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California SCAQMD partnering with Livermore and Los Alamos researchers on H2 sensor demonstrations

The South Coast Air Quality Management District (SCAQMD), the air pollution control agency for Orange County and major portions of Los Angeles, San Bernardino and Riverside counties, is partnering with researchers from Lawrence Livermore National Laboratory (LLNL) and Los Alamos National Laboratory (LANL) on a demonstration of highly sensitive hydrogen sensor prototypes at two hydrogen-refueling stations in Burbank and Chino.

The initial development of the sensors has spanned more than a decade, mostly led by teams at LLNL headed by chemist Bob Glass, until his retirement in 2014, and Eric Brosha at LANL. The sensors can detect the amount of the colorless, odorless gas in the atmosphere at 1 percent to 4 percent concentrations, the critical range for safety applications, without triggering false alarms and with very rapid response time.

Left: A closeup of a sensor element. Hydrogen sensor prototypes were installed at this refueling station in Burbank (right) and others to test how well the sensors detect hydrogen concentrations. Click to enlarge.

The SCAQMD project has been led by engineer Amanda Wu at LLNL and by Brosha at LANL, and together they have seen the long effort come to fruition by field demonstration.

Hydrogen is the smallest of molecules, making it notoriously difficult to contain, and prone to leakage. The point of field trials is to demonstrate the ability of our sensors to detect hydrogen consistently and reliably. We’re seeing if they can outperform current, commercially available sensors, with improved hydrogen detection at levels of interest, robustness and durability.

—Amanda Wu

Researchers want to incorporate the sensors into the refueling stations as a safety device that would trigger an emergency shutoff or prompt an alert to when detection levels reach 2%. Eventually, Glass said, the sensors also will be adapted for installation within the passenger compartment and in critical areas near the fuel supply line in vehicles to detect hydrogen leaks.

Current commercial sensors, the researchers said, need frequent recalibrations and can generate false alarms, which lead to shutdowns and unnecessary, costly response from fire departments. The advantage of the new sensors, Glass said, is that they can be made low-cost, with higher durability and reliability than current commercial sensors, which have proven to be error-prone in practice.

Instability, as indicated by baseline drift, has been a long-term problem with commercial sensors. This technology is more stable and is designed to show less drift over time. Ultimately, we want to use these on a hydrogen fuel cell car, with even more demanding performance requirements, and as a first step we're using them at these refueling stations.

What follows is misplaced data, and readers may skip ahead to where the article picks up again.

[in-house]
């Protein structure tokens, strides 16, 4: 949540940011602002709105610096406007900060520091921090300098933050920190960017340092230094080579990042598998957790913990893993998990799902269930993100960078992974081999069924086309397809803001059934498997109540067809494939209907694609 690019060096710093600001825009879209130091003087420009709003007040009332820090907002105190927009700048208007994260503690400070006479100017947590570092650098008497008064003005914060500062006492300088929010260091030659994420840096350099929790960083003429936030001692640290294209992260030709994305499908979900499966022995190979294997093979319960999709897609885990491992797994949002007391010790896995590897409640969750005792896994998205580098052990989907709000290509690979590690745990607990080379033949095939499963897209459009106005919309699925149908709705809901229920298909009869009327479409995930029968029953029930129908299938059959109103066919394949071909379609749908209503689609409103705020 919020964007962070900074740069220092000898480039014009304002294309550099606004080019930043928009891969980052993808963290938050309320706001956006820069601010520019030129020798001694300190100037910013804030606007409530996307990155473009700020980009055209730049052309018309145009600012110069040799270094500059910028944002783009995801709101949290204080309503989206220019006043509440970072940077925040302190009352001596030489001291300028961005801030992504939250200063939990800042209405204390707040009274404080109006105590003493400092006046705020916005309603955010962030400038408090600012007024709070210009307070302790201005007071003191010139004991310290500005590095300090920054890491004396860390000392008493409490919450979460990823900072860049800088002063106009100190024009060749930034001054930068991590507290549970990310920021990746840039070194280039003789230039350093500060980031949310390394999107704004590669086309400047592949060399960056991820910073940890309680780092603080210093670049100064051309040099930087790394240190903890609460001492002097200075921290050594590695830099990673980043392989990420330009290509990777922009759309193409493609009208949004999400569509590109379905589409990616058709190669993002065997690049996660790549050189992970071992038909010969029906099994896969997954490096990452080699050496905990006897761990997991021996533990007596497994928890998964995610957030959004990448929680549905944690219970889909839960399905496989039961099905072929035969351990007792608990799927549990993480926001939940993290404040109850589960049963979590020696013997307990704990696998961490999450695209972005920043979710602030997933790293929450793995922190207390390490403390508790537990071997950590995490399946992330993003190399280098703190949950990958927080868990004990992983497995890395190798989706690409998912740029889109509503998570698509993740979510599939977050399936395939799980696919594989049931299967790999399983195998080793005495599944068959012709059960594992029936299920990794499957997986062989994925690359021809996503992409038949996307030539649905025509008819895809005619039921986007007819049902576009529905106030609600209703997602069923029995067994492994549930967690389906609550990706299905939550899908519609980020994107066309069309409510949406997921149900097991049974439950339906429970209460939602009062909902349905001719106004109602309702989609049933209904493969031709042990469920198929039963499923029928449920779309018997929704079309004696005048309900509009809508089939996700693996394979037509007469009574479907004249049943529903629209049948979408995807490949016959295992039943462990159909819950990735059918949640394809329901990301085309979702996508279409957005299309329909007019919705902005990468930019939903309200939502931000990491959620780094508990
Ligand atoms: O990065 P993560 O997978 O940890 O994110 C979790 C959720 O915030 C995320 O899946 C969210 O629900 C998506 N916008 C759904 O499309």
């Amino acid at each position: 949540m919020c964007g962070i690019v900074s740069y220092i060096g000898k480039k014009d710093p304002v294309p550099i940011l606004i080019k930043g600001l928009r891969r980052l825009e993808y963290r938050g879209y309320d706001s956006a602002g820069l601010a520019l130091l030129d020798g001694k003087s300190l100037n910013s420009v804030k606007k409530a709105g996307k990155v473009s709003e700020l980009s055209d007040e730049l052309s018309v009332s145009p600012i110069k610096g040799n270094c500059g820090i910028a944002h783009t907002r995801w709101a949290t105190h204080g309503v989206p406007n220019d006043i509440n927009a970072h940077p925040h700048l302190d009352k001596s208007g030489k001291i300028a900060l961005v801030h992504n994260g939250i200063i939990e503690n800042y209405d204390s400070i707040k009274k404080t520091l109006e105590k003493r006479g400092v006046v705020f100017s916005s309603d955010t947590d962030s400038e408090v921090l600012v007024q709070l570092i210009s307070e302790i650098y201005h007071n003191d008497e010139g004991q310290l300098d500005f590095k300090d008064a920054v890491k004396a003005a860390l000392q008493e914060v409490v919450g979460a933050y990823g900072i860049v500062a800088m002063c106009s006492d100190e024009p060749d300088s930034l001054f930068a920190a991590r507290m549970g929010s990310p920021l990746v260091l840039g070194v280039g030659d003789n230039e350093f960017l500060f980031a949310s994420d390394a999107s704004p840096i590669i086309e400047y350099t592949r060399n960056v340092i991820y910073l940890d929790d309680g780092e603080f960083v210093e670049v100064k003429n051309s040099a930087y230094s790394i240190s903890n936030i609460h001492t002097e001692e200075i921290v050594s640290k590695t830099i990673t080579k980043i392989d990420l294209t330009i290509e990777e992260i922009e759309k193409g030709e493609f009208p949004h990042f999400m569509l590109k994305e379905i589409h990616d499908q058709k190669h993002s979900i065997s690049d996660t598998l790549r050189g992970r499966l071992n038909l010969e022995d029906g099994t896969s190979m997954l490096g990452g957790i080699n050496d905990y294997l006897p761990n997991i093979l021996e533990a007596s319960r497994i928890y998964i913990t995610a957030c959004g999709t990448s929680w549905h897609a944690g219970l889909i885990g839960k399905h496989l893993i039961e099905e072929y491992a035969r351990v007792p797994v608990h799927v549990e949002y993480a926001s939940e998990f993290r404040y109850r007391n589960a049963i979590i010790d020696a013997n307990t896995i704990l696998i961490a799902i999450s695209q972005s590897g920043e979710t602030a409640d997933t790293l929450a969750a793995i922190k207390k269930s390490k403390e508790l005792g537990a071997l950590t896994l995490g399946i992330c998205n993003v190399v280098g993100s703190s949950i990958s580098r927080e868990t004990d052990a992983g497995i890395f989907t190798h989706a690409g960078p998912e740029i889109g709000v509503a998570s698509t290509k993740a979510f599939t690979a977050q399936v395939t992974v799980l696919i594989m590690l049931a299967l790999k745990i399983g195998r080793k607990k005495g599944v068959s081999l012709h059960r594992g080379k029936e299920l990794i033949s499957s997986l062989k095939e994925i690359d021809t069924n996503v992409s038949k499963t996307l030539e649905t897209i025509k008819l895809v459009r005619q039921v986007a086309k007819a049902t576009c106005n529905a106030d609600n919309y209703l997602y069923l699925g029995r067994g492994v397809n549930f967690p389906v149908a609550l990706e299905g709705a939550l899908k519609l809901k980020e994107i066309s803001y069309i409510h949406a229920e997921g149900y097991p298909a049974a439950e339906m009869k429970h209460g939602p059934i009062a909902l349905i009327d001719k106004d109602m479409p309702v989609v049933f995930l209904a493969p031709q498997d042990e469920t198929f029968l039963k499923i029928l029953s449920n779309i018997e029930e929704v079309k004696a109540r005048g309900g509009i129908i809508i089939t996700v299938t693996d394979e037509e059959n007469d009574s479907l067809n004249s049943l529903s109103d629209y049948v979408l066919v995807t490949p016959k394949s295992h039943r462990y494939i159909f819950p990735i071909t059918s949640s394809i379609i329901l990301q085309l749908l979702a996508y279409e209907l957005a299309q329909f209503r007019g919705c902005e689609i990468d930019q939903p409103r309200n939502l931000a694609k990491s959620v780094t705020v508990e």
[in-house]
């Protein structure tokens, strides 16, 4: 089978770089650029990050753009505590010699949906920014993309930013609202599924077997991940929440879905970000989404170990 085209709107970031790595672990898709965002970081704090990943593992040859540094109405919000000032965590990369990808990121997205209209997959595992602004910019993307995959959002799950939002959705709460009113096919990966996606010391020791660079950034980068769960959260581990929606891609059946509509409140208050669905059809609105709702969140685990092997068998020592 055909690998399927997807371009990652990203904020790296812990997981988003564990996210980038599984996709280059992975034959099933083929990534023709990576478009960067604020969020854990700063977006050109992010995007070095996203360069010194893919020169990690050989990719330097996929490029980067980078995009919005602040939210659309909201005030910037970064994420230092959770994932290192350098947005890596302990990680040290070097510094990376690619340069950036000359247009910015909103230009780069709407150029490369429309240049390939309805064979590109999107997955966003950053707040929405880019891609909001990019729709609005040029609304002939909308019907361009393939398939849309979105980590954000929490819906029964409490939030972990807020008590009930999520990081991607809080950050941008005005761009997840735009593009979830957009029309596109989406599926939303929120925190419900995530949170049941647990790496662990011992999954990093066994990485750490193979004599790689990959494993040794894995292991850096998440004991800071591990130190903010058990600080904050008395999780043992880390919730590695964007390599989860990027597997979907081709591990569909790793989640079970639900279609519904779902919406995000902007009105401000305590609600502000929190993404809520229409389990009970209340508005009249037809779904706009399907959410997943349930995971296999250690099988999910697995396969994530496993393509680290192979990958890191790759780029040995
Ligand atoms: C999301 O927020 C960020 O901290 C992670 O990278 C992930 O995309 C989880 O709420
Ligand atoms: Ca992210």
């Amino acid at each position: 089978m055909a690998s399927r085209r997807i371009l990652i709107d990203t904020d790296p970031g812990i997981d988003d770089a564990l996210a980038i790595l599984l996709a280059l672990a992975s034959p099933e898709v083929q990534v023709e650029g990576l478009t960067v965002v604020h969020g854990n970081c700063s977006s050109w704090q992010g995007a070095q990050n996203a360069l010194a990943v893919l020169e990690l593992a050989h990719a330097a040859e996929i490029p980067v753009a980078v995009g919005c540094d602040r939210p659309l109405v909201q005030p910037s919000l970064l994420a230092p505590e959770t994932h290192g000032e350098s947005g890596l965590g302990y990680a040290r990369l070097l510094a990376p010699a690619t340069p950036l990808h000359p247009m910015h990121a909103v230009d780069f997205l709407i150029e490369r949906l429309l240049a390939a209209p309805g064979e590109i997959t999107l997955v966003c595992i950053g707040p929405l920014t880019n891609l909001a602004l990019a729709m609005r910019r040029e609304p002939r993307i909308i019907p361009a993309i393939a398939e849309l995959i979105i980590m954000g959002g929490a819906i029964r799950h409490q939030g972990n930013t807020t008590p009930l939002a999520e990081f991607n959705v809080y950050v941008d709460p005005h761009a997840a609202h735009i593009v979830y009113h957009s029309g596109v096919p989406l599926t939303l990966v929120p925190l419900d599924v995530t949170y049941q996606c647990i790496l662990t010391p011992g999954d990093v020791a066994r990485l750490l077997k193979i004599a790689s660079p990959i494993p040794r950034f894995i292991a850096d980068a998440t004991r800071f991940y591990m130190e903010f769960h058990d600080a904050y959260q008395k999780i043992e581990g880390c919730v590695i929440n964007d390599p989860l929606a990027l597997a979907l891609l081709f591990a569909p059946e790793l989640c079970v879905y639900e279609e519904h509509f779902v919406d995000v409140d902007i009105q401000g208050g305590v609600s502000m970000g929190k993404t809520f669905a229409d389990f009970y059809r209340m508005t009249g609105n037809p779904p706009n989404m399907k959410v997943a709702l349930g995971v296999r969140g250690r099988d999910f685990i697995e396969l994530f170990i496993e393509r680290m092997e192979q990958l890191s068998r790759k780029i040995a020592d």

—Bob Glass

So far, according to Brosha, the sensors have shown they are sensitive enough to detect even minute levels of hydrogen released during normal refueling operations while screening out airborne pollutants, hydrocarbons and combustion byproducts, and smog and smog-forming agents present in the atmosphere.

We’ve been collecting data continuously and we’ve proven everything we’ve claimed our sensors could do with regard to baseline stability. We’ve never had a single false alarm. We’re able to detect the day-to-day activity, and we’ve never seen a peak that wasn’t the result of a fill activity. We have a strong indication they’re performing very well.

—Eric Brosha

SCAQD and the two national labs are funding the trials. Dan Poppe of Hydrogen Frontier Inc. owns and manages the Chino and Burbank stations and is facilitating the on-site demonstrations.

The project, an outgrowth of the second developmental phase of a Department of Energy project that ran from 2008-2014, ends in January. Following the test run, Brosha said the sensors would be brought back to LANL to test their durability and performance and attempt to show experimental data with little to no drift in sensor calibration resulting from extended operation in the field.

Currently, there are about two dozen retail hydrogen refueling stations operating in California, with about 20 more in development and expected to come online in the future. The researchers hope to expand to other stations in the next year, and to explore augmentations on the current design and electronics platform, according to Wu.



Fuel cells probably don't like putrecine so proper monitoring is a good start.

There have been a few explosive accidents documented from kids gassing themselves with medical bottles of Nitrous oxide NOS released into cars being ignited by any spark.

I wonder if the sensors could be made to power up on the leaking gas.


Very low cost mass produced H2 leak sensors will eventually be installed at all H2 stations and in every FCEVs.

We recently had to install several low cost water leak detectors in our Condo, at the request of the City Fire Dept and Insurances. The Insurance premium reductions will pay for the water leak detectors in less than 2 years.

The same could apply to H2 leak detectors?

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